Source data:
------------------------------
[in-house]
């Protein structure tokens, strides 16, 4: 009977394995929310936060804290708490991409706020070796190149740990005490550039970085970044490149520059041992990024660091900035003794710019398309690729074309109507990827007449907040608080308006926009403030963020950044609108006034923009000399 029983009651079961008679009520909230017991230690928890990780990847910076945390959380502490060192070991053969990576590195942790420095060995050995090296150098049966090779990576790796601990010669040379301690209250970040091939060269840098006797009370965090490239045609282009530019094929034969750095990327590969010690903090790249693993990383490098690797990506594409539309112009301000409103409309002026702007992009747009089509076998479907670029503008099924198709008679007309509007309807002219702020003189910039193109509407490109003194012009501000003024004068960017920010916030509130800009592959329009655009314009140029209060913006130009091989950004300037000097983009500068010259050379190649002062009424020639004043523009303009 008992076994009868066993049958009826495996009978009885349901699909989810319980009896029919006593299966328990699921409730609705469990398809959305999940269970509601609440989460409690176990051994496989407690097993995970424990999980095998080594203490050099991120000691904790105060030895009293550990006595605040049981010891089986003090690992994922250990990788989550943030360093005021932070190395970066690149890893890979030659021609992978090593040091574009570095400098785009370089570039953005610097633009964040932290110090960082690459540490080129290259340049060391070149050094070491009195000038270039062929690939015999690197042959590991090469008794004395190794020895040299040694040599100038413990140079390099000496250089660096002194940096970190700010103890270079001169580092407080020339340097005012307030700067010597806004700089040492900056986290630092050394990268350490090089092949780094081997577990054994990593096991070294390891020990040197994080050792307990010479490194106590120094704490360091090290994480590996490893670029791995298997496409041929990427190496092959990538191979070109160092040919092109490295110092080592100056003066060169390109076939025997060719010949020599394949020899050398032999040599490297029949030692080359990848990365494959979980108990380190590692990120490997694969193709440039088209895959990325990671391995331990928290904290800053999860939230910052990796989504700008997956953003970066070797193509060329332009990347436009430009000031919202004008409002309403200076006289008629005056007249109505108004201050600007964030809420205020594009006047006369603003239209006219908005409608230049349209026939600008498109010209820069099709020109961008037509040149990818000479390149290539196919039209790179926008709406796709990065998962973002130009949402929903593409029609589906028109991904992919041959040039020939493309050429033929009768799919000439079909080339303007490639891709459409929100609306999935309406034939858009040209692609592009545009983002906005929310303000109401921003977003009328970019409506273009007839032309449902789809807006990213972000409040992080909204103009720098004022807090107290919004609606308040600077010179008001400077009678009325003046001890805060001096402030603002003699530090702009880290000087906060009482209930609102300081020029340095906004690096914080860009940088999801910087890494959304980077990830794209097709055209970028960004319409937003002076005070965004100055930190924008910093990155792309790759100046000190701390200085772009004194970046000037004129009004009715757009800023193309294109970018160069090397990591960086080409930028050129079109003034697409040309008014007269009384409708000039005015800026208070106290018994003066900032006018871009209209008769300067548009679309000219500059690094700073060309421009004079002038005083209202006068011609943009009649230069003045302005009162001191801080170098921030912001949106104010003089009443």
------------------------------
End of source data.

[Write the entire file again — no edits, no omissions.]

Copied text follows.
[in-house]
């Protein structure tokens, strides 16, 4: 009977394995929310936060804290708490991409706020070796190149740990005490550039970085970044490149520059041992990024660091900035003794710019398309690729074309109507990827007449907040608080308006926009403030963020950044609108006034923009000399 029983009651079961008679009520909230017991230690928890990780990847910076945390959380502490060192070991053969990576590195942790420095060995050995090296150098049966090779990576790796601990010669040379301690209250970040091939060269840098006797009370965090490239045609282009530019094929034969750095990327590969010690903090790249693993990383490098690797990506594409539309112009301000409103409309002026702007992009747009089509076998479907670029503008099924198709008679007309509007309807002219702020003189910039193109509407490109003194012009501000003024004068960017920010916030509130800009592959329009655009314009140029209060913006130009091989950004300037000097983009500068010259050379190649002062009424020639004043523009303009 008992076994009868066993049958009826495996009978009885349901699909989810319980009896029919006593299966328990699921409730609705469990398809959305999940269970509601609440989460409690176990051994496989407690097993995970424990999980095998080594203490050099991120000691904790105060030895009293550990006595605040049981010891089986003090690992994922250990990788989550943030360093005021932070190395970066690149890893890979030659021609992978090593040091574009570095400098785009370089570039953005610097633009964040932290110090960082690459540490080129290259340049060391070149050094070491009195000038270039062929690939015999690197042959590991090469008794004395190794020895040299040694040599100038413990140079390099000496250089660096002194940096970190700010103890270079001169580092407080020339340097005012307030700067010597806004700089040492900056986290630092050394990268350490090089092949780094081997577990054994990593096991070294390891020990040197994080050792307990010479490194106590120094704490360091090290994480590996490893670029791995298997496409041929990427190496092959990538191979070109160092040919092109490295110092080592100056003066060169390109076939025997060719010949020599394949020899050398032999040599490297029949030692080359990848990365494959979980108990380190590692990120490997694969193709440039088209895959990325990671391995331990928290904290800053999860939230910052990796989504700008997956953003970066070797193509060329332009990347436009430009000031919202004008409002309403200076006289008629005056007249109505108004201050600007964030809420205020594009006047006369603003239209006219908005409608230049349209026939600008498109010209820069099709020109961008037509040149990818000479390149290539196919039209790179926008709406796709990065998962973002130009949402929903593409029609589906028109991904992919041959040039020939493309050429033929009768799919000439079909080339303007490639891709459409929100609306999935309406034939858009040209692609592009545009983002906005929310303000109401921003977003009328970019409506273009007839032309449902789809807006990213972000409040992080909204103009720098004022807090107290919004609606308040600077010179008001400077009678009325003046001890805060001096402030603002003699530090702009880290000087906060009482209930609102300081020029340095906004690096914080860009940088999801910087890494959304980077990830794209097709055209970028960004319409937003002076005070965004100055930190924008910093990155792309790759100046000190701390200085772009004194970046000037004129009004009715757009800023193309294109970018160069090397990591960086080409930028050129079109003034697409040309008014007269009384409708000039005015800026208070106290018994003066900032006018871009209209008769300067548009679309000219500059690094700073060309421009004079002038005083209202006068011609943009009649230069003045302005009162001191801080170098921030912001949106104010003089009443």